ISLAMABAD: The United Nations in Pakistan is working closely with the federal and provincial governments to quickly respond to the HIV outbreak in Larkana, and to provide the necessary HIV treatment, care and support services to people living with HIV.
“We stand ready to support the Government in strengthening the health system in Pakistan to cope with and prevent such tragedies from happening again,” said Mr Neil Buhne, UN Resident and Humanitarian Coordinator in Pakistan.
With 20,000 new HIV infections in 2017, Pakistan is the second country in Asia and the Pacific with the fastest growing HIV epidemic. Several HIV outbreaks have occurred in the past years, and the recent outbreak was detected among residents of Ratodero Taluka in Larkana district, in the north-west of Sindh province. As of May 6, 186 people were infected with HIV, mostly children.
The Sindh Provincial Ministry of Health is leading an epidemiological investigation with support from international partners to understand the cause, extent and chain of HIV transmission.
The Ministry of National Services, Regulation and Coordination (MNHSRC) and Sindh Provincial Health Ministry have called on all health care facilities to strictly follow universal precautions and use clean and sterile equipment when administering injections and in transfusing blood.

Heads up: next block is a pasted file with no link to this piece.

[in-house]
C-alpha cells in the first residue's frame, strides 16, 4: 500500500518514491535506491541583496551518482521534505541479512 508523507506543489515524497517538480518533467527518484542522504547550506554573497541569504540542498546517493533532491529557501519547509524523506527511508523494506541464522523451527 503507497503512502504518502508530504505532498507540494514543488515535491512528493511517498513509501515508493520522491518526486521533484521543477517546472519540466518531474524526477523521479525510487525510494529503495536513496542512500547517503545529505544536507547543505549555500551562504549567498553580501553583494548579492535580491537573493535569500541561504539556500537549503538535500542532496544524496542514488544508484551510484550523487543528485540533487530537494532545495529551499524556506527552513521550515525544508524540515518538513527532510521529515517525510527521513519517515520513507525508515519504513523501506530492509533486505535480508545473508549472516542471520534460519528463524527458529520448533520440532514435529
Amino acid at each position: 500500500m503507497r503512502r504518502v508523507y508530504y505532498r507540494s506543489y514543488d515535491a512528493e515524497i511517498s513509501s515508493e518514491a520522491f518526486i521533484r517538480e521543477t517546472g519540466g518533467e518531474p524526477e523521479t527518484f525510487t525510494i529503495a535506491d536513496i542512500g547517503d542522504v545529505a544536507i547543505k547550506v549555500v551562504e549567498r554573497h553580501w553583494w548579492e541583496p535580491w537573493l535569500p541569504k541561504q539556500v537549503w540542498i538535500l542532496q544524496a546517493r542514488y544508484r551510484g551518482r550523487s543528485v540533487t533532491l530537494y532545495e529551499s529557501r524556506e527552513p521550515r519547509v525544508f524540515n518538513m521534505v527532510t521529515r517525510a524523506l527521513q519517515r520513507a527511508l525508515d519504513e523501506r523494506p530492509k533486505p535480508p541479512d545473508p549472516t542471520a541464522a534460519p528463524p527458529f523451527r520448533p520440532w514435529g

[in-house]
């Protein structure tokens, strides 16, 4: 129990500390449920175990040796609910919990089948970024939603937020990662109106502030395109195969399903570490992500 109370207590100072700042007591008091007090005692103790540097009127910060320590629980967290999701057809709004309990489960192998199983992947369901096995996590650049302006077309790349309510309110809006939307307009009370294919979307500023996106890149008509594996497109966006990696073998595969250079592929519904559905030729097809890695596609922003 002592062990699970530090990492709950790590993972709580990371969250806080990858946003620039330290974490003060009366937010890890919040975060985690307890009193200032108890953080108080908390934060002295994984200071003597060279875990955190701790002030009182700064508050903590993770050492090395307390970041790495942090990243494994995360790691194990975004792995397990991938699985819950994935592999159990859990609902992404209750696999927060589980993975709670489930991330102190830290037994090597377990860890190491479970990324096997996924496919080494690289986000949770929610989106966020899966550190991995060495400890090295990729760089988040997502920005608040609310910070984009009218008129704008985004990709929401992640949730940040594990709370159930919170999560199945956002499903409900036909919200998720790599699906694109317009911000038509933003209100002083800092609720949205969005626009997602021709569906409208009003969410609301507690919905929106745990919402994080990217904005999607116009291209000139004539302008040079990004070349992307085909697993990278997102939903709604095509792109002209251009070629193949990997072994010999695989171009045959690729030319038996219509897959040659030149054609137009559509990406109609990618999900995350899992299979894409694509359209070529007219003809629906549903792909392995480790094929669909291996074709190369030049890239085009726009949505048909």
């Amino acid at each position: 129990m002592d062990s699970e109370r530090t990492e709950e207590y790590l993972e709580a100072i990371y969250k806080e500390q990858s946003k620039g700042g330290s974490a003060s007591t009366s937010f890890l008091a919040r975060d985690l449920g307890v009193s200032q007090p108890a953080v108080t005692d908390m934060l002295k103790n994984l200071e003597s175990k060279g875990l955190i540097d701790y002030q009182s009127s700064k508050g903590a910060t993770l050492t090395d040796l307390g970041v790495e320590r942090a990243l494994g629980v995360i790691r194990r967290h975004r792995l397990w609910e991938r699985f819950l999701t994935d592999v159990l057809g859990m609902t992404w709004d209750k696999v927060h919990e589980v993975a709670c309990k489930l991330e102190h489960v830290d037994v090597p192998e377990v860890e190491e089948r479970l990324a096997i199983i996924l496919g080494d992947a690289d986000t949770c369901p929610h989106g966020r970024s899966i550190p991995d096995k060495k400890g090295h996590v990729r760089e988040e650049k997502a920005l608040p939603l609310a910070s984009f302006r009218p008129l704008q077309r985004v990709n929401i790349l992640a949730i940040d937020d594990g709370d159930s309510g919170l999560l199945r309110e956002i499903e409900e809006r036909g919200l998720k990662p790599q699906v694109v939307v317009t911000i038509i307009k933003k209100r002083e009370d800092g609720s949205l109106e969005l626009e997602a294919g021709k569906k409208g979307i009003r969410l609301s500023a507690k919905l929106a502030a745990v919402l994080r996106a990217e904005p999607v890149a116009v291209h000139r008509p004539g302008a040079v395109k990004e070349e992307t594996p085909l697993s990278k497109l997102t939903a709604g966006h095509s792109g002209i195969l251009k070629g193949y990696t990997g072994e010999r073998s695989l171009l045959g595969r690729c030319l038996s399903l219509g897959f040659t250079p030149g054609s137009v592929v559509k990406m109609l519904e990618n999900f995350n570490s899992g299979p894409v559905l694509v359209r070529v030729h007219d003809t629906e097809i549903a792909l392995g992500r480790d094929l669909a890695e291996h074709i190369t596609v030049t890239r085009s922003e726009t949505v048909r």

The Sindh Ministry of Health also says it has reinforced policies to stop unlicensed informal medical practices.
UNAIDS, UNICEF, WHO and other UN agencies are closely collaborating to ensure that the UN’s collective action will complement the Government’s efforts to effectively address the critical gaps in preventing new HIV infections. With the support of the UN, international expertise and adaptation of good practices from other countries facing similar challenges will be brought in, where needed.
The UN is also working to ensure that the rights and privacy of all infected and affected people are upheld, to guarantee that persons living with HIV can live with dignity and without fear of stigma and discrimination.
HIV disproportionately affects the most vulnerable and marginalized members of the society, including children and young people. While there is no vaccine nor cure yet, it can be prevented and treated.
Joining hands with community-based organizations and development partners like the UN, the Government could successfully reduce new HIV infections in the country.